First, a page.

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Fancy a Greek vacation? Here are some survival tips

Clear blue skies and turquoise seas have made Greece a popular vacation destination for decades. But a backdrop of financial crisis, political uncertainty and capital controls means a trip to the country right now can be far from idyllic.

Although Greece is close to sealing a third, 86 billion euro ($94 billion) bailout deal with lenders, Greek banks have been closed for over two weeks and capital controls mean cash withdrawals have been restricted to 60 euros ($65.3 euros) a day.

The Island of Mykonos
Education Images | UIG | Getty Images
The Island of Mykonos

These controls are expected to be lifted on Monday, but even then, Greece's tourism industry is not out of danger. Lenders have demanded that Greece implement far-reaching tax rises -- including hiking the sales tax (VAT) applied to restaurants, hotels and on Greek islands – the backbone of the country's tourism industry.

CNBC's Head of News and Programming, Michael Kearns, learnt the hard way how Greece's ongoing crisis is affecting holidaymakers – he's currently on vacation on the island of Mykonos.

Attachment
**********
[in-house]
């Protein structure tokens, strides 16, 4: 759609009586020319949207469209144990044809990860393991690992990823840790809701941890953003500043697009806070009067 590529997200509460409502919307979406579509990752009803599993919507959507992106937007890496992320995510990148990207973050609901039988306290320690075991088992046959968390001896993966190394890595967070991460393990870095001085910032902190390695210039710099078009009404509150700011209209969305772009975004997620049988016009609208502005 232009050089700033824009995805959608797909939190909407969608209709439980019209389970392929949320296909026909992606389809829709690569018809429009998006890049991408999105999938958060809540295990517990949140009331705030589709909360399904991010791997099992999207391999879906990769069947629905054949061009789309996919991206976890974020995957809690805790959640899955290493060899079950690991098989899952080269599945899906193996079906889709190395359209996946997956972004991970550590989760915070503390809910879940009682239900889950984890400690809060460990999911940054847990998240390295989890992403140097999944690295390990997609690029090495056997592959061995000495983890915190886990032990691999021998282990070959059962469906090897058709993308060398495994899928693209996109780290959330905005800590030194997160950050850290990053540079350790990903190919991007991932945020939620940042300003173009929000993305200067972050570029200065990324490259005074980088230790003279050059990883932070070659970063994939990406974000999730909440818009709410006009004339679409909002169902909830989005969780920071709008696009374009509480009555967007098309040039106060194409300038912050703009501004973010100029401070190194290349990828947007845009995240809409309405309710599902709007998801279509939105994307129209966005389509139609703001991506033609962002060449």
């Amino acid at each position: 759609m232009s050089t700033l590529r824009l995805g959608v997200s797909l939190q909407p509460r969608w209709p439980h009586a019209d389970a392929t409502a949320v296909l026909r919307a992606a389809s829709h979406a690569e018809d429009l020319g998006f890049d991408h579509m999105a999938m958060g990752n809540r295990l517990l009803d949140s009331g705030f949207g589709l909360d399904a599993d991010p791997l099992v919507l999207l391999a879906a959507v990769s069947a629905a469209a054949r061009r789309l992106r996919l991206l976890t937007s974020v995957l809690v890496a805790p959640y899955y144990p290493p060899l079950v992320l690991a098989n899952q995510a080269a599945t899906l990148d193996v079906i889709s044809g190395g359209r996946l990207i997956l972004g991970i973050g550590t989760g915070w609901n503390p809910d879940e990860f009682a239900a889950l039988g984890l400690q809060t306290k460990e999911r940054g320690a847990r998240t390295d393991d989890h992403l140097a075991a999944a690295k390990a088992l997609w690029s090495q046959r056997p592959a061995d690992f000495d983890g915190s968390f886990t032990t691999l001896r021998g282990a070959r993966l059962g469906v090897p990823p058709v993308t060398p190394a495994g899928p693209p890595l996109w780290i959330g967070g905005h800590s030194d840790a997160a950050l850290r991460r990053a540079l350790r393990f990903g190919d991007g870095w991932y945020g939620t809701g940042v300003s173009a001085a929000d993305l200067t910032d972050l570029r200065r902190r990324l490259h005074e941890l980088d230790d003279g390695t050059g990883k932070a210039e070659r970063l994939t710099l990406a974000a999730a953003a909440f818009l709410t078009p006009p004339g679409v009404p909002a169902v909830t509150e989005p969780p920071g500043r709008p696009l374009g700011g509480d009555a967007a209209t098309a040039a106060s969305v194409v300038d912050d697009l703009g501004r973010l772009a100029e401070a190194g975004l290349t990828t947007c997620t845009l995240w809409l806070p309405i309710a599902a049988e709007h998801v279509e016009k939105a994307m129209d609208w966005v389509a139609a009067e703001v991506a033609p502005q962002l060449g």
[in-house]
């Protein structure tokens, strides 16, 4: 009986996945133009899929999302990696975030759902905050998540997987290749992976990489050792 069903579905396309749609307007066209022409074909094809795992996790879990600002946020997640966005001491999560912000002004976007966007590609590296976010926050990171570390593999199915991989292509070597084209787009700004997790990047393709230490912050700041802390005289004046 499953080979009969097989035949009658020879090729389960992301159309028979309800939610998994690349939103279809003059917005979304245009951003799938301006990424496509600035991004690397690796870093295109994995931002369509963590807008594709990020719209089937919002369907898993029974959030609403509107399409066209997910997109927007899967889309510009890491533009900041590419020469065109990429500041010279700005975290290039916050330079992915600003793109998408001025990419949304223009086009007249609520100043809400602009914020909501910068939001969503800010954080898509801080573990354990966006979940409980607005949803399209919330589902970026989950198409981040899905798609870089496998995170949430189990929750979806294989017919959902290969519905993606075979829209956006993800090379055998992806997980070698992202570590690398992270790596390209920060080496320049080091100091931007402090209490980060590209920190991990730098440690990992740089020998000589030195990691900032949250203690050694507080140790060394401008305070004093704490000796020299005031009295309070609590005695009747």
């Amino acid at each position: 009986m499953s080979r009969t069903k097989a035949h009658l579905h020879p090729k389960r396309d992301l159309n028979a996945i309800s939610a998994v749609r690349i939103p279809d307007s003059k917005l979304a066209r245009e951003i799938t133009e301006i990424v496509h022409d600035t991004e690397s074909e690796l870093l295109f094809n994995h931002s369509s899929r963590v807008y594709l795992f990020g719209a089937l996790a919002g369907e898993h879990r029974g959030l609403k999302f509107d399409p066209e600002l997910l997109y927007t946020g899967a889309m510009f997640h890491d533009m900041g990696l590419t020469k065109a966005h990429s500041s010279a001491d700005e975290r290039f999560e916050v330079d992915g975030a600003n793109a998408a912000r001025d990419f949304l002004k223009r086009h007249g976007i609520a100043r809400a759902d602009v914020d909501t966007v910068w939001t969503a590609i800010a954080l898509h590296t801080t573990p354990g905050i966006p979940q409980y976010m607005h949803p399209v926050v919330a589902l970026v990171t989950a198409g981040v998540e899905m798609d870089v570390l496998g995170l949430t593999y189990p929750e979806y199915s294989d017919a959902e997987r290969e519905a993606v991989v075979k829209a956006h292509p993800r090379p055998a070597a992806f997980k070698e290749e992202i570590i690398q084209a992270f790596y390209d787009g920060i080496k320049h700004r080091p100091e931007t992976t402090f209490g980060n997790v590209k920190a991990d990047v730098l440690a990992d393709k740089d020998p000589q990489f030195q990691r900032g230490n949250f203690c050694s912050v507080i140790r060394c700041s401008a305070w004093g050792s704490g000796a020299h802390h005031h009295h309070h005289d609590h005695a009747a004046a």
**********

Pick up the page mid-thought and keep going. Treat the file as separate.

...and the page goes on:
Here, he shares some "survival tips" for a vacation in the country.

Book in advance

Book early and book as much as you can using your credit card, in order to pay in advance. We did a mixture of hotels and homestays. All were paid in advance which took some of the stress out of the cash/credit conundrum. They also have protection plans for the consumer in case anything goes wrong.

We booked all of our ferries in advance, also with a credit card online. This isn't essential, but it took a lot of the stress out of our multi-island journey, enabling us to beat the crowds crushing into the ports for last-minute tickets.

Read MoreCapital controls: How Greeks and tourists will be hit

Car hire?

Figure out early if you'll need to rent a car where you're staying. There are limited numbers of cars on the islands and getting stranded in a scenic, but remote and rocky villa isn't much fun. You might be able to get one on arrival, but be prepared to pay a premium. The number of taxis is also quite limited on the islands.

Carry cash

Carry cash and in small denominations -- not every business will accept a credit card. Many shops, ferry canteens, small supermarkets and family restaurants are running low on change, and will ask you for exact change if possible.

If you're looking to save a euro or two, visit some of the islands off the beaten path. Mykonos is gorgeous, but you will pay a hefty premium for the glamorous scene.

- By CNBC's Michael Kearns and Holly Ellyatt, @HollyEllyatt. Follow us on Twitter: @CNBCWorld